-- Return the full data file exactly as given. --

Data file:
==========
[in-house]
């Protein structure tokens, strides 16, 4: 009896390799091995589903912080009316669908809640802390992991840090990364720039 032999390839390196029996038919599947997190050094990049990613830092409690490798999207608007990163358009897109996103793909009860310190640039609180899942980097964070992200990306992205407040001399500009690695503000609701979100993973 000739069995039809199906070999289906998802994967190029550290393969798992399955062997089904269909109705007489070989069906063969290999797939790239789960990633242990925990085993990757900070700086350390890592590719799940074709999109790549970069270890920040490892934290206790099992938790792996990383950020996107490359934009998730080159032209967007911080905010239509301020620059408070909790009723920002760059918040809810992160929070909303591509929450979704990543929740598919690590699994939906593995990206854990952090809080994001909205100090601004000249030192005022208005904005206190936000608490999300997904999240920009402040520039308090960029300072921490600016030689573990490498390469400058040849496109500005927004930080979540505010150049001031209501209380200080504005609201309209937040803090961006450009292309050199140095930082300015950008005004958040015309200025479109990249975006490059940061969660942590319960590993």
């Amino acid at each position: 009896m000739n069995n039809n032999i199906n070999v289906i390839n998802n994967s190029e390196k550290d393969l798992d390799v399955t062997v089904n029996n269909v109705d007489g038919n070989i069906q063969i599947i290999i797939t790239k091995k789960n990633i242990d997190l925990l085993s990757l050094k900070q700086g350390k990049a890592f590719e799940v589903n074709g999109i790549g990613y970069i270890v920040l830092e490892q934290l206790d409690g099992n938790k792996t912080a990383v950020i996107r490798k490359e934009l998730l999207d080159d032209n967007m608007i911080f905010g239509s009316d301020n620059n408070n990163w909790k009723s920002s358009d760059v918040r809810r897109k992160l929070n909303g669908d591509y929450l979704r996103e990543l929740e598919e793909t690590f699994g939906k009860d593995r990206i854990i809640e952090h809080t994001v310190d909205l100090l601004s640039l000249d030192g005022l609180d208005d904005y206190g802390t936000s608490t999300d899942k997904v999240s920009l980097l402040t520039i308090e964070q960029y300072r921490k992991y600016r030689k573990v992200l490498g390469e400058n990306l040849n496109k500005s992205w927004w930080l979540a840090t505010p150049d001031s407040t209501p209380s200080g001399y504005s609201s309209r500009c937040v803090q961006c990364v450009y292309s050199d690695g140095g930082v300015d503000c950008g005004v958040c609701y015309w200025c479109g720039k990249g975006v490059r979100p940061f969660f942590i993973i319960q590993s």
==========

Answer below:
[in-house]
């Protein structure tokens, strides 16, 4: 009896390799091995589903912080009316669908809640802390992991840090990364720039 032999390839390196029996038919599947997190050094990049990613830092409690490798999207608007990163358009897109996103793909009860310190640039609180899942980097964070992200990306992205407040001399500009690695503000609701979100993973 000739069995039809199906070999289906998802994967190029550290393969798992399955062997089904269909109705007489070989069906063969290999797939790239789960990633242990925990085993990757900070700086350390890592590719799940074709999109790549970069270890920040490892934290206790099992938790792996990383950020996107490359934009998730080159032209967007911080905010239509301020620059408070909790009723920002760059918040809810992160929070909303591509929450979704990543929740598919690590699994939906593995990206854990952090809080994001909205100090601004000249030192005022208005904005206190936000608490999300997904999240920009402040520039308090960029300072921490600016030689573990490498390469400058040849496109500005927004930080979540505010150049001031209501209380200080504005609201309209937040803090961006450009292309050199140095930082300015950008005004958040015309200025479109990249975006490059940061969660942590319960590993």
């Amino acid at each position: 009896m000739n069995n039809n032999i199906n070999v289906i390839n998802n994967s190029e390196k550290d393969l798992d390799v399955t062997v089904n029996n269909v109705d007489g038919n070989i069906q063969i599947i290999i797939t790239k091995k789960n990633i242990d997190l925990l085993s990757l050094k900070q700086g350390k990049a890592f590719e799940v589903n074709g999109i790549g990613y970069i270890v920040l830092e490892q934290l206790d409690g099992n938790k792996t912080a990383v950020i996107r490798k490359e934009l998730l999207d080159d032209n967007m608007i911080f905010g239509s009316d301020n620059n408070n990163w909790k009723s920002s358009d760059v918040r809810r897109k992160l929070n909303g669908d591509y929450l979704r996103e990543l929740e598919e793909t690590f699994g939906k009860d593995r990206i854990i809640e952090h809080t994001v310190d909205l100090l601004s640039l000249d030192g005022l609180d208005d904005y206190g802390t936000s608490t999300d899942k997904v999240s920009l980097l402040t520039i308090e964070q960029y300072r921490k992991y600016r030689k573990v992200l490498g390469e400058n990306l040849n496109k500005s992205w927004w930080l979540a840090t505010p150049d001031s407040t209501p209380s200080g001399y504005s609201s309209r500009c937040v803090q961006c990364v450009y292309s050199d690695g140095g930082v300015d503000c950008g005004v958040c609701y015309w200025c479109g720039k990249g975006v490059r979100p940061f969660f942590i993973i319960q590993s």